Engineering Prof Gets $460, 000 from Nestle for Groundwater Research

Posted on Monday, August 8th, 2016

The University of Guelph has received a $460,000 donation from Nestlé Waters Canada to conduct leading-edge groundwater research in Wellington County.

The funds will go to the U of G-based G360 Centre for Applied Groundwater Research. Led by engineering professor Beth Parker, G360 involves studying groundwater and surface water interaction in fractured sedimentary bedrock, with the goal of ensuring safe and sustainable groundwater drinking supplies.Beth

“Protecting drinking water from harmful contamination and exploitation is a shared responsibility,” said Parker, who holds a Natural Sciences and Engineering Research Council Industrial Research Chair. “These municipalities are facing significant water demands through residential and industrial growth.”

More than one million people living in some of southern Ontario’s fastest-growing communities, including Guelph, rely on bedrock aquifers for their water.

“Southern Wellington County will greatly benefit from this research, as the scientific knowledge of the local groundwater resources and their sustainable management is essential for the development of the region,” Parker said.

The Township of Puslinch expressed support for the initiative. “This generous donation from Nestlé Waters Canada will support an important research project that will help us better understand this key resource,” said mayor Dennis Lever.

Nestlé’s contribution will be used to enhance G360 research and community outreach, and to develop groundwater-sourced water protection and monitoring initiatives in collaboration with the communities involved.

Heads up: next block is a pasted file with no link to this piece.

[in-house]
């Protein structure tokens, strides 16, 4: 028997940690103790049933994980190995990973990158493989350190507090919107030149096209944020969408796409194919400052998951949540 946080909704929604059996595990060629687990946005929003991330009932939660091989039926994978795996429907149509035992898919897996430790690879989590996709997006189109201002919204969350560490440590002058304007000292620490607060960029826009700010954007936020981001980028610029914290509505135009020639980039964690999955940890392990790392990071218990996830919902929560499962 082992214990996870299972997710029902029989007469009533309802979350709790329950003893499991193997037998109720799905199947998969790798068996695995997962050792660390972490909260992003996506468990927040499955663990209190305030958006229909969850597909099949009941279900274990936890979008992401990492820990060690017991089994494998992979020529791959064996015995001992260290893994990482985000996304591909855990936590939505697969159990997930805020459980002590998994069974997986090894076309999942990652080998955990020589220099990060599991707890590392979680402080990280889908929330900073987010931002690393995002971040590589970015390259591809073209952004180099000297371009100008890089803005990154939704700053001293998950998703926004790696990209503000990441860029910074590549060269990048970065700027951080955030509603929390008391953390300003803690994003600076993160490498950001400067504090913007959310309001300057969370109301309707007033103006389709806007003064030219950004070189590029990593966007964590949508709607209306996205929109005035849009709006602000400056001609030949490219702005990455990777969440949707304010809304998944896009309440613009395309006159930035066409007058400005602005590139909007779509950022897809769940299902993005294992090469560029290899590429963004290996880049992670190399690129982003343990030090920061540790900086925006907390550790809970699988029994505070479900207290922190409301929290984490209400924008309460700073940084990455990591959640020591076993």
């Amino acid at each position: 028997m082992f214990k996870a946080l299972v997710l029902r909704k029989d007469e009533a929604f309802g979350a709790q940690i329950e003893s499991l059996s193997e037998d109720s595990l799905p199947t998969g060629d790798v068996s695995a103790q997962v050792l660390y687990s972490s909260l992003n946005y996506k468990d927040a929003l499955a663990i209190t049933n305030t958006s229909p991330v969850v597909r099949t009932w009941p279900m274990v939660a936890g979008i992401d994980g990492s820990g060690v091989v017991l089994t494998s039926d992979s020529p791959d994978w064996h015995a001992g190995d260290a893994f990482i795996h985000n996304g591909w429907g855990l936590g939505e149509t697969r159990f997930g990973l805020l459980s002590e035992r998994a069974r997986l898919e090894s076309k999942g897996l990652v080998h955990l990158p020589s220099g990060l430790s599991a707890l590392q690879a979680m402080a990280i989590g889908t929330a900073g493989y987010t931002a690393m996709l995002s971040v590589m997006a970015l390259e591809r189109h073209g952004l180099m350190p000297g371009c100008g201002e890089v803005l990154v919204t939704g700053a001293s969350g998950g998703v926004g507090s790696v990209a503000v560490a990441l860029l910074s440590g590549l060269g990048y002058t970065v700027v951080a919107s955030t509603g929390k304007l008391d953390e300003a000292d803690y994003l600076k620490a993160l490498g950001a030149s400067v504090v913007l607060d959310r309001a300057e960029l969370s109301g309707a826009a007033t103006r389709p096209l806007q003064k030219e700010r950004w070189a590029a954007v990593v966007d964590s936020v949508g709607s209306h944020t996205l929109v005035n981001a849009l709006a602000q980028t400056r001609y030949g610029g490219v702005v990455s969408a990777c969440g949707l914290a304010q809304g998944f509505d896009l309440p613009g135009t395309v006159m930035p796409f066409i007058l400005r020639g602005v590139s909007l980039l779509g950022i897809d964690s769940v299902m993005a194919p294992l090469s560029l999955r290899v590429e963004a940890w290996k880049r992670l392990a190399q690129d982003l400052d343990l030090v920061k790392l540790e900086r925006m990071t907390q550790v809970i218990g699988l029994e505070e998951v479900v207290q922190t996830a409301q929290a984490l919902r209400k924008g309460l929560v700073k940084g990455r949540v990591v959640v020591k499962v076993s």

The funding will mobilize the Southern Wellington County Groundwater Study, which will examine groundwater sustainability issues facing small to moderately-sized suburban communities.

“The ultimate goal is improved groundwater resource utilization polices and public awareness of the importance of sustainable source water protection strategies,” Parker said.

Andreanne Simard, natural resources manager for Nestlé Waters Canada, said: “Nestlé strives to add value to the community, not only through its operations. Water sustainability is Nestlé’s NO. 1 priority and we are proud to support this research program that will contribute to the protection of this vital resource.”g360

G360 esearchers hope to leverage this funding to obtain a federal municipal infrastructure grant. Researchers will be creating high resolution, multi-level groundwater monitoring networks, providing critical information to environmental scientists, planners, policy-makers, and the public.

NestleNestlé’s contribution was provided through the University Consortium for Field Focused Groundwater Research which operates through G360. Including professors, industry sponsors, scientists, practitioners, government representatives and students, it’s been a global leader in research, international collaborations, and training for nearly 30 years.